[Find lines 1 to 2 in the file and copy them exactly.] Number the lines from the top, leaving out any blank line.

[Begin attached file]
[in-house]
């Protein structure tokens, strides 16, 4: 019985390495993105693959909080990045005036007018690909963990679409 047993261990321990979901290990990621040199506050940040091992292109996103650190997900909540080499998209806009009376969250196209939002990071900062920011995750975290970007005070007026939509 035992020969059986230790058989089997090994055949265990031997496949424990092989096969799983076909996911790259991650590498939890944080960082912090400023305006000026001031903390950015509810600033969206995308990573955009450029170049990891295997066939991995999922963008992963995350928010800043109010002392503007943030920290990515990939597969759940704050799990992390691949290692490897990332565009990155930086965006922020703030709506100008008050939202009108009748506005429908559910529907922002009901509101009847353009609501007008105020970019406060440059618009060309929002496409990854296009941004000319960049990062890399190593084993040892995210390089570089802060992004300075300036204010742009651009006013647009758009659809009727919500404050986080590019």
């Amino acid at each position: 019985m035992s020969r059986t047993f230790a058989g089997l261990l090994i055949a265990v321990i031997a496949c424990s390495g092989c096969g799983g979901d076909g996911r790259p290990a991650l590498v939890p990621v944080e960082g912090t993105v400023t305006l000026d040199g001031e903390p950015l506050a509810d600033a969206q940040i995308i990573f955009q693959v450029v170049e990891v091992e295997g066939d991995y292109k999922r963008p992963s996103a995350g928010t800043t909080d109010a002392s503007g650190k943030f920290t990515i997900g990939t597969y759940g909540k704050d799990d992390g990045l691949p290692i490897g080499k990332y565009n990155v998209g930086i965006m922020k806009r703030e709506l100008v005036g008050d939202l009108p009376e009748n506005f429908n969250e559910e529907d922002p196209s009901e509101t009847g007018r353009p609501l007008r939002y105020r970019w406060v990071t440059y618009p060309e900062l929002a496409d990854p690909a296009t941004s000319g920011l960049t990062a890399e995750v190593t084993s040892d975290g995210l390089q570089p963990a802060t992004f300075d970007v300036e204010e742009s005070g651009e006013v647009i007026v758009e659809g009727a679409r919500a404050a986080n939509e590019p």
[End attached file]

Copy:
[in-house]
């Protein structure tokens, strides 16, 4: 019985390495993105693959909080990045005036007018690909963990679409 047993261990321990979901290990990621040199506050940040091992292109996103650190997900909540080499998209806009009376969250196209939002990071900062920011995750975290970007005070007026939509 035992020969059986230790058989089997090994055949265990031997496949424990092989096969799983076909996911790259991650590498939890944080960082912090400023305006000026001031903390950015509810600033969206995308990573955009450029170049990891295997066939991995999922963008992963995350928010800043109010002392503007943030920290990515990939597969759940704050799990992390691949290692490897990332565009990155930086965006922020703030709506100008008050939202009108009748506005429908559910529907922002009901509101009847353009609501007008105020970019406060440059618009060309929002496409990854296009941004000319960049990062890399190593084993040892995210390089570089802060992004300075300036204010742009651009006013647009758009659809009727919500404050986080590019």